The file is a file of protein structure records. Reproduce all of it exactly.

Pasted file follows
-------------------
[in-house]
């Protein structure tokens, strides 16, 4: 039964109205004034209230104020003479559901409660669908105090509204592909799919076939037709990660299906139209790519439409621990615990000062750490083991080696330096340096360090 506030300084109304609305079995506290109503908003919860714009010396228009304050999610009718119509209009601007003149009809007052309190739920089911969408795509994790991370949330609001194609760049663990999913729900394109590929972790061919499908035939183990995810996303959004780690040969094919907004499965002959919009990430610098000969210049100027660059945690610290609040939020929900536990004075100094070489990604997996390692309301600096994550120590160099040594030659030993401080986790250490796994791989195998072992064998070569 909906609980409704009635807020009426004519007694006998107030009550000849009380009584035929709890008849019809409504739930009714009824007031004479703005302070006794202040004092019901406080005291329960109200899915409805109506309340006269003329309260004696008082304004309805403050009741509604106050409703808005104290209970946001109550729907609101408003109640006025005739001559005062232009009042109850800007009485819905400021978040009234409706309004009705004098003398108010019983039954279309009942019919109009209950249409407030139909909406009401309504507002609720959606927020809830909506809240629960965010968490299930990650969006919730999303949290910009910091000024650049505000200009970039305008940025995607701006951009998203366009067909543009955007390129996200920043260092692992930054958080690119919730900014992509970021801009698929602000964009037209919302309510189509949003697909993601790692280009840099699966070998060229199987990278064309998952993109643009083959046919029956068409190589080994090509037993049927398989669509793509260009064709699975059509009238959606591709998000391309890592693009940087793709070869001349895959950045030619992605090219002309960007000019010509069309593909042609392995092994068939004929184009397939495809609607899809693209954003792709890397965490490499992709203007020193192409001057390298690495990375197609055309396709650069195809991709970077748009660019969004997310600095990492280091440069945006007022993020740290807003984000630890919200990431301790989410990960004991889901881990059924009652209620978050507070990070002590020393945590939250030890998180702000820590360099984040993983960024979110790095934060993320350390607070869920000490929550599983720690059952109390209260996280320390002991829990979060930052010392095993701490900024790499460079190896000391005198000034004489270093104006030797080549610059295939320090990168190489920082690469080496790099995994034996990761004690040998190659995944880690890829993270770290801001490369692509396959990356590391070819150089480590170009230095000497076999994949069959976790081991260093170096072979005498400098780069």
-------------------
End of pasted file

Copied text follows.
[in-house]
């Protein structure tokens, strides 16, 4: 039964109205004034209230104020003479559901409660669908105090509204592909799919076939037709990660299906139209790519439409621990615990000062750490083991080696330096340096360090 506030300084109304609305079995506290109503908003919860714009010396228009304050999610009718119509209009601007003149009809007052309190739920089911969408795509994790991370949330609001194609760049663990999913729900394109590929972790061919499908035939183990995810996303959004780690040969094919907004499965002959919009990430610098000969210049100027660059945690610290609040939020929900536990004075100094070489990604997996390692309301600096994550120590160099040594030659030993401080986790250490796994791989195998072992064998070569 909906609980409704009635807020009426004519007694006998107030009550000849009380009584035929709890008849019809409504739930009714009824007031004479703005302070006794202040004092019901406080005291329960109200899915409805109506309340006269003329309260004696008082304004309805403050009741509604106050409703808005104290209970946001109550729907609101408003109640006025005739001559005062232009009042109850800007009485819905400021978040009234409706309004009705004098003398108010019983039954279309009942019919109009209950249409407030139909909406009401309504507002609720959606927020809830909506809240629960965010968490299930990650969006919730999303949290910009910091000024650049505000200009970039305008940025995607701006951009998203366009067909543009955007390129996200920043260092692992930054958080690119919730900014992509970021801009698929602000964009037209919302309510189509949003697909993601790692280009840099699966070998060229199987990278064309998952993109643009083959046919029956068409190589080994090509037993049927398989669509793509260009064709699975059509009238959606591709998000391309890592693009940087793709070869001349895959950045030619992605090219002309960007000019010509069309593909042609392995092994068939004929184009397939495809609607899809693209954003792709890397965490490499992709203007020193192409001057390298690495990375197609055309396709650069195809991709970077748009660019969004997310600095990492280091440069945006007022993020740290807003984000630890919200990431301790989410990960004991889901881990059924009652209620978050507070990070002590020393945590939250030890998180702000820590360099984040993983960024979110790095934060993320350390607070869920000490929550599983720690059952109390209260996280320390002991829990979060930052010392095993701490900024790499460079190896000391005198000034004489270093104006030797080549610059295939320090990168190489920082690469080496790099995994034996990761004690040998190659995944880690890829993270770290801001490369692509396959990356590391070819150089480590170009230095000497076999994949069959976790081991260093170096072979005498400098780069």